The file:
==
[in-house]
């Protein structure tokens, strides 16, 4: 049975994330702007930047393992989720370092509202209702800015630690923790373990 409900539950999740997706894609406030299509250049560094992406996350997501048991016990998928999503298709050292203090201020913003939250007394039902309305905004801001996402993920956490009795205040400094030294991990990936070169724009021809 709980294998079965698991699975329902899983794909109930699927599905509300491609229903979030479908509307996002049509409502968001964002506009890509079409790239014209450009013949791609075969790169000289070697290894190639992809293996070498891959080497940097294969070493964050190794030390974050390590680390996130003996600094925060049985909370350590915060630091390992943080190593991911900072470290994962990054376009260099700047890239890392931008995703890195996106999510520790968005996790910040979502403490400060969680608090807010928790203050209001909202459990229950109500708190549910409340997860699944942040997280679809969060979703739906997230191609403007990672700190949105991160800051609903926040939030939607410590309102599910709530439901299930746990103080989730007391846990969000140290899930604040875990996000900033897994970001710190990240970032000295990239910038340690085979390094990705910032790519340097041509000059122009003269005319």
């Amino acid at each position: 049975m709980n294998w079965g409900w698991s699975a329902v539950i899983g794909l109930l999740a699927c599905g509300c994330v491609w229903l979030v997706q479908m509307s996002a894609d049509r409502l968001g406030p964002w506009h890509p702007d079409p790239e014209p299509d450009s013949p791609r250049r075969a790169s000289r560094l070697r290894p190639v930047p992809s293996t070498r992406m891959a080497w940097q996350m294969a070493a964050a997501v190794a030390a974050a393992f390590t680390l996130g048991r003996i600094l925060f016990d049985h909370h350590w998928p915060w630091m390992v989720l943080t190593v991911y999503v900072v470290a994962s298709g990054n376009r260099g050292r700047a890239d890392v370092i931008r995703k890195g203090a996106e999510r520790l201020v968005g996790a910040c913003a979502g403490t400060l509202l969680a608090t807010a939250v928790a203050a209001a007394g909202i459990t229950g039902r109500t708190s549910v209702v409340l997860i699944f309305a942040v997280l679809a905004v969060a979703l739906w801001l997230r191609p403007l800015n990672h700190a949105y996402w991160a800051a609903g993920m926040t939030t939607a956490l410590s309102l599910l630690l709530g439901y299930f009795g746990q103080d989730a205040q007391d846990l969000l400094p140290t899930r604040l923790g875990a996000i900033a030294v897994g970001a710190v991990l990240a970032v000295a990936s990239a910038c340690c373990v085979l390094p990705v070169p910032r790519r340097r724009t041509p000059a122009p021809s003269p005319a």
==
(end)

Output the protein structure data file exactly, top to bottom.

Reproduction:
[in-house]
């Protein structure tokens, strides 16, 4: 049975994330702007930047393992989720370092509202209702800015630690923790373990 409900539950999740997706894609406030299509250049560094992406996350997501048991016990998928999503298709050292203090201020913003939250007394039902309305905004801001996402993920956490009795205040400094030294991990990936070169724009021809 709980294998079965698991699975329902899983794909109930699927599905509300491609229903979030479908509307996002049509409502968001964002506009890509079409790239014209450009013949791609075969790169000289070697290894190639992809293996070498891959080497940097294969070493964050190794030390974050390590680390996130003996600094925060049985909370350590915060630091390992943080190593991911900072470290994962990054376009260099700047890239890392931008995703890195996106999510520790968005996790910040979502403490400060969680608090807010928790203050209001909202459990229950109500708190549910409340997860699944942040997280679809969060979703739906997230191609403007990672700190949105991160800051609903926040939030939607410590309102599910709530439901299930746990103080989730007391846990969000140290899930604040875990996000900033897994970001710190990240970032000295990239910038340690085979390094990705910032790519340097041509000059122009003269005319």
């Amino acid at each position: 049975m709980n294998w079965g409900w698991s699975a329902v539950i899983g794909l109930l999740a699927c599905g509300c994330v491609w229903l979030v997706q479908m509307s996002a894609d049509r409502l968001g406030p964002w506009h890509p702007d079409p790239e014209p299509d450009s013949p791609r250049r075969a790169s000289r560094l070697r290894p190639v930047p992809s293996t070498r992406m891959a080497w940097q996350m294969a070493a964050a997501v190794a030390a974050a393992f390590t680390l996130g048991r003996i600094l925060f016990d049985h909370h350590w998928p915060w630091m390992v989720l943080t190593v991911y999503v900072v470290a994962s298709g990054n376009r260099g050292r700047a890239d890392v370092i931008r995703k890195g203090a996106e999510r520790l201020v968005g996790a910040c913003a979502g403490t400060l509202l969680a608090t807010a939250v928790a203050a209001a007394g909202i459990t229950g039902r109500t708190s549910v209702v409340l997860i699944f309305a942040v997280l679809a905004v969060a979703l739906w801001l997230r191609p403007l800015n990672h700190a949105y996402w991160a800051a609903g993920m926040t939030t939607a956490l410590s309102l599910l630690l709530g439901y299930f009795g746990q103080d989730a205040q007391d846990l969000l400094p140290t899930r604040l923790g875990a996000i900033a030294v897994g970001a710190v991990l990240a970032v000295a990936s990239a910038c340690c373990v085979l390094p990705v070169p910032r790519r340097r724009t041509p000059a122009p021809s003269p005319a």